Arolla is the area where many Brits cut their alpine teeth. There are lots of great peaks and, having no summer lifts, the area has a relaxed feel. Mont Blanc du Cheillon is a great peak offering perfect routes for those looking to climb their first PD or AD. The south-west ridge from the Dix Hut is as good a PD as you will find - an ascent on the snow to the Col du Cheilon followed by a rocky ridge, glacier section then finally a narrow mixed ridge to a perfect summit. If you have climbed up this way it makes sense to descend the same way. If you want to up the grade a bit then the traverse of the mountain is perfect. You can start from the Dix Hut but I prefer to start from the Vignettes as it is higher and you can traverse the Pigne d’Arolla on the way (which doesn’t add any time). Leaving the Col Serpentine, climb steep snow then a horizontal rock ridge to a drop. The guidebook talks about an abseil anchor here but it has always looked a bit suspect to me so I have climbed down and round the steepening on the left. When you have regained the ridge just follow the crest. The rock is generally good and the positions superb. When you reach the summit descend the south-west ridge then pass the Dix Hut, head over the Pas de Chevre and back to Arolla.

6. Breithorn Traverse AD, Switzerland


As a good a day route as you’ll find in the Alps. Photo: Bruce Goodlad

When you arrive in Zermatt it is the Breithorn that you see in profile as you travel up the valley. The classic route is an easy snow climb that can be accomplished in a short day from the Klein Matterhorn lift. The whole traverse is a longish day from the lift or the Ayas hut but the half traverse is as good a day route as you will find in the Alps. Start at the Klein Matterhorn and head for the classic route on the Breithorn. Then, at the Col Rosa, drop round on the south side and traverse under the Breithorn - you are looking for a snow slope that leads to a col at the start of a series of pinnacles. When you reach the ridge climb on the left side; the route takes a series of dog legs on the left always returning to the crest. There are a number of possible variations but they are all about the same grade. The route eventually leads to the col to the east of the central summit. From here you traverse the spectacular corniced central summit then the higher west summit before you can descend the classic route and head back to the lift.

7. Castor, South Ridge PD, Switzerland/Italy


All on snow with spectacular views. Photo: Bruce Goodlad

When viewed from Zermatt, Castor is overshadowed by its mighty neighbour, Liskam, but it is a great day out so don’t underrate it. The peak can be traversed from the Ayas Hut to the Quinteno Sella hut as part of the classic Italian high level route or it can be climbed in its own right. The Quintino Sella hut is reached by taking the lift from Gressoney to Bettaforca, then following a good track and a few fixed ropes for three hours. The start in the morning couldn’t be more convenient with the glacier starting just behind the hut. Follow the glacier to Felekjoch left and follow the south ridge. The route is all on snow giving spectacular views and great positions. After enjoying the summit retrace your steps back to the valley.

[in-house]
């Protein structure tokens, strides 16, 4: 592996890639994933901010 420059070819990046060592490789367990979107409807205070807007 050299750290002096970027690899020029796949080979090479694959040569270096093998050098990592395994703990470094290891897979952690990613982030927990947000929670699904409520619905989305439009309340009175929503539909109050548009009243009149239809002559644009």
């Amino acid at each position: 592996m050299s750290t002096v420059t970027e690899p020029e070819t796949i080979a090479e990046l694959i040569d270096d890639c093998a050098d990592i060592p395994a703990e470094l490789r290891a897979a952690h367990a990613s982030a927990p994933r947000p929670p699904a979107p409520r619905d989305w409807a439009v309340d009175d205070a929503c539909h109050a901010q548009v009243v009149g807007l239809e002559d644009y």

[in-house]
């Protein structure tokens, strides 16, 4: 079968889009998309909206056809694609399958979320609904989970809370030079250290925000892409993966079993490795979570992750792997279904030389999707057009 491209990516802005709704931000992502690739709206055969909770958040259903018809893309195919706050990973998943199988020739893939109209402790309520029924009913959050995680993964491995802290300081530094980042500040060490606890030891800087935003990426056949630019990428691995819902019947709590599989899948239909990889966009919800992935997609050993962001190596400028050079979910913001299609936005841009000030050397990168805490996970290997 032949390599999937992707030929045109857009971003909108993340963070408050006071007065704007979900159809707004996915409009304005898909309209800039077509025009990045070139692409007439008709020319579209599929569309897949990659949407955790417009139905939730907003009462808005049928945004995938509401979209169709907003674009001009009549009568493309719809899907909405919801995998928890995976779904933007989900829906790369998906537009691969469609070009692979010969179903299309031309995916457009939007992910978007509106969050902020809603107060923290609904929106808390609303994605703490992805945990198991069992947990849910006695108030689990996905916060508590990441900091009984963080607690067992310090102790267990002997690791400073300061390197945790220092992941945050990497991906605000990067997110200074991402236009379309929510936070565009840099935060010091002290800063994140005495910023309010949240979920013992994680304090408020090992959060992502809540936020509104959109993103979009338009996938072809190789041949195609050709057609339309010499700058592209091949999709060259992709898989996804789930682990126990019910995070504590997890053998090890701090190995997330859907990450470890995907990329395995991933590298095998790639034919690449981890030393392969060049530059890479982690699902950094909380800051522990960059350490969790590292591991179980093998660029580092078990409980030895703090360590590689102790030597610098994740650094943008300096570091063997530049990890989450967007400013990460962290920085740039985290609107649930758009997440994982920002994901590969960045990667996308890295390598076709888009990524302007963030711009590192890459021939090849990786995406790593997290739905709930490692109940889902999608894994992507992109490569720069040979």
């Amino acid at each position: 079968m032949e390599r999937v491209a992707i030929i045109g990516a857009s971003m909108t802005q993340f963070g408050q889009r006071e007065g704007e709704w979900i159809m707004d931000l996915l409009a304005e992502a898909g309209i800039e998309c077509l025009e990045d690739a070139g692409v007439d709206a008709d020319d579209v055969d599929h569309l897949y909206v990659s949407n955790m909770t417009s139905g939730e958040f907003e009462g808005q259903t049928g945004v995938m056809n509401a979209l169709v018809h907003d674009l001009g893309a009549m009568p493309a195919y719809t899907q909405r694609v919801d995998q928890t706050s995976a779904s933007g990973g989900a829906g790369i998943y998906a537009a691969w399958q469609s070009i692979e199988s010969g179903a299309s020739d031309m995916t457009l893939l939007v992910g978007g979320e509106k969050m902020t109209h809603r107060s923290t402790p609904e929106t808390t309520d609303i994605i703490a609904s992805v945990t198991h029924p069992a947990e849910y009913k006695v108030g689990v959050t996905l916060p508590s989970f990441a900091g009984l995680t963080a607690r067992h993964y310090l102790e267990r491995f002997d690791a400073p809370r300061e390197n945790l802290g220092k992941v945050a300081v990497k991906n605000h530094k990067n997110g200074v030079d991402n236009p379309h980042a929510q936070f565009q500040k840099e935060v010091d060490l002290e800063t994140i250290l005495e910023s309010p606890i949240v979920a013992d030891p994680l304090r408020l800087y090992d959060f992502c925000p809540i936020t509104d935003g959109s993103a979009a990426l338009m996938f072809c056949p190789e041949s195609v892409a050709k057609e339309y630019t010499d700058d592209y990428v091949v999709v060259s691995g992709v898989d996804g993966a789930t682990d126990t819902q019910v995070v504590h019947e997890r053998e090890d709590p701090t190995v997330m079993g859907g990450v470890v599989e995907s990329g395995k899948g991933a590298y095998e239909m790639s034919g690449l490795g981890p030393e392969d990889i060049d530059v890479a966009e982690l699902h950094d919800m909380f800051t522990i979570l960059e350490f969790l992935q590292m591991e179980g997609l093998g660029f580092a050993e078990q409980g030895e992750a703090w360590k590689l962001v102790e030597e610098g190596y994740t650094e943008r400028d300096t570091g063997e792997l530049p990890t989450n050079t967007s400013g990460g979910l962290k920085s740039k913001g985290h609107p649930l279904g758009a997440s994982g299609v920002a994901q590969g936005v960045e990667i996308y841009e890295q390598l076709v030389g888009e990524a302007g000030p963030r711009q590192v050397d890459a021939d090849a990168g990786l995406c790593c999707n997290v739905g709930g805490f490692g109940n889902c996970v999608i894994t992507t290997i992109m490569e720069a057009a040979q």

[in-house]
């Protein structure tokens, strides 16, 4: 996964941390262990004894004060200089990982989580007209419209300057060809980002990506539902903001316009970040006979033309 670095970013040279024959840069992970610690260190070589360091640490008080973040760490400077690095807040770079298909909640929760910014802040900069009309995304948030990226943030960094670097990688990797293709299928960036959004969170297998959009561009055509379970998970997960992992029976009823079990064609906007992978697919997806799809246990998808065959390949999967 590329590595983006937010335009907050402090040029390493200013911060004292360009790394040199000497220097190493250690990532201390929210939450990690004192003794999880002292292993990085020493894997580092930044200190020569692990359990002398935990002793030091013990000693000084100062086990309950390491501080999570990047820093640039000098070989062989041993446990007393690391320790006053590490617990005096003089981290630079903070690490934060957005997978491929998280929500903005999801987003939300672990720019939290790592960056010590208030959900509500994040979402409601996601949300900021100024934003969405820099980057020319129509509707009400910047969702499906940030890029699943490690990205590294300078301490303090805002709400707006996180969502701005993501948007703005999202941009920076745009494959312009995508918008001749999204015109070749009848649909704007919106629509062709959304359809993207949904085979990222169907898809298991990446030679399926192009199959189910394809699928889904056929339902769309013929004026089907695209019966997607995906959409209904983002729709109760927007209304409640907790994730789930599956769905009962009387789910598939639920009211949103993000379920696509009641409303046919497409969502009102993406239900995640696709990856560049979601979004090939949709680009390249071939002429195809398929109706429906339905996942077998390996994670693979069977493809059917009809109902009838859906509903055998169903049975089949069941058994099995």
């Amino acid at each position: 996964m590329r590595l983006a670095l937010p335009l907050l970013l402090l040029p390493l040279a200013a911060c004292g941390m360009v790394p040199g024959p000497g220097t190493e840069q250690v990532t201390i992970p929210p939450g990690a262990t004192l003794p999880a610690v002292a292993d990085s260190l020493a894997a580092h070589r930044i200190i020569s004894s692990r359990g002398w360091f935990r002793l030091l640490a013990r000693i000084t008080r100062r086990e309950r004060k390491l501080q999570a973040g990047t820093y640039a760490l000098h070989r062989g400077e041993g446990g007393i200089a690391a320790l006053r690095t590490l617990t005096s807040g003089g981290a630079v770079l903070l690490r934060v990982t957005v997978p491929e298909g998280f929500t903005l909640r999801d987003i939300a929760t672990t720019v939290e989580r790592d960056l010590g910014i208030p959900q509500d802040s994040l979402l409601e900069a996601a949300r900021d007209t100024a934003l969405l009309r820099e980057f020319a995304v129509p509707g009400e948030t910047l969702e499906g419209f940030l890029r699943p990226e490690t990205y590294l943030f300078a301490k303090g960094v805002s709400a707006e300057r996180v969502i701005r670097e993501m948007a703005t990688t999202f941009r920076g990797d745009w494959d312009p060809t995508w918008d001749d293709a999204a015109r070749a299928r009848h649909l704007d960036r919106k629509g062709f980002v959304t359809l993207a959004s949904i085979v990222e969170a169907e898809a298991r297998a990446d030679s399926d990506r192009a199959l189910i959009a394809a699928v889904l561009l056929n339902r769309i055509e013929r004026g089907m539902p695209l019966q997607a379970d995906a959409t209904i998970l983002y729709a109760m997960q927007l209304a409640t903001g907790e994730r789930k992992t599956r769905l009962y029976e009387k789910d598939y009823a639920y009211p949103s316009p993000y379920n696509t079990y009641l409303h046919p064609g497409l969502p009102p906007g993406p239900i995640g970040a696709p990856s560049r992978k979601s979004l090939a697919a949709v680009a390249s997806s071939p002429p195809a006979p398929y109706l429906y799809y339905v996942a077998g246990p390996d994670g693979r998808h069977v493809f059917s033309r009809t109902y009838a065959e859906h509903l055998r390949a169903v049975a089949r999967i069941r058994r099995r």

8. Mont Blanc, Entreve Traverse PD+/AD-, France


One of the best routes on Mont Blanc. Photo: Bruce Goodlad

The Mont Blanc massif has so many great routes it is hard to pick one. The Traverse of the Entreve on the Italian side of the Vallee Blanche is one of my favourites. Take the lift to Punta Helbronner (work is going on at the moment to replace the lift but it’s still open) then follow the glacier round to the Col d’Entreve between the Entreve and the Tour Ronde. Depending on conditions you may take your crampons off here. Follow the crest of the ridge - the rock is great and there are bolts anywhere you may want them. The route climbs then moves horizontally before coming to a notch. You can down-climb this awkwardly or scramble down a ramp on the south side to reach the same point. When you leave the summit, scramble along the ridge then down a groove to where the ground becomes steeper. A couple of abseils (the anchors are not that obvious) take you back to easier ground. Follow the ridge with the odd detour on the side to where it steepens, depending on the conditions you can either drop off the left of the ridge or go straight on - both options involve down-climbing. Once on the glacier head back round to the lift.

9. Monte Viso, East Ridge AD, Italy


Pitch on rock and snow to a perfect summit. Photo: Marco Barone

If you are on any of the big peaks of the Valais and you look to the south you will see a perfect pyramid - this is Monte Viso. At 3,841m it is the last big peak before the plains of Italy’s Po Valley. The summit sits 500m higher than any of the peaks around it, so it has a unique feeling of space. There are two classic routes on Monte Viso. The east ridge is a 1,200m AD, which has everything on it, moving together, pitching on rock and on snow to a perfect summit. The easier ‘classic’ or ‘normal’ route is anything but normal, spiralling its way from the hut over a col and round to the south side of the mountain where it climbs a series of grooves and ramps to the summit. The view is incredible with the whole Valais laid out to the north and the planes of northern Italy to the east. The mountain can be busy in summer because it’s visible from far away and the normal route is relatively easy.

10. Monte Disgrazia, North-west Ridge PD+, Italy


Head here to have the mountain to yourself. Photo: Bruce Goodlad

There’s a big peak to the south of the Bernina range, it’s the last big peak in this part of Italy before valleys of the Italian Lakes and it’s called Monte Disgrazia (3,678m). Legend has it this mountain used to be called ‘Beautiful Peak’ (‘Pizzo Bello’), but God cursed some arrogant shepherds on the top of it, and now it’s called ‘Mount Disgrace’. I had wanted to climb it for years but was always put off by the five hour hut approach caused by a blocked road. Last summer was the anniversary of the first ascent, so the road was cleared, reducing the approach to the Ponti Hut to an easy hour and a half. We climbed the northwest ridge, the ‘normal route’, which gave a superb PD+ / AD- route with difficulties on rock, snow and ice. The mountain is not very popular so we had it to ourselves and could enjoy perfect views to the Bernina. At 3,800m the mountain is a perfect acclimatisation route for the bigger peaks of the Bernina. Sitting above the Val d’Mello, it can be combined with some great granite cragging.

Alpine Grades

F (facile - easy)
PD (peu difficile - somewhat difficult)
AD (assez difficile - fairly difficult)
D (difficile - difficult)
TD (très difficile - very difficult)
ED (extremely difficult)

Bruce Goodlad is an IFMGA mountain guide. He’s supported by Dynafit, Back Country Access and Haglofs.
Find him at www.mountainadventurecompany.com.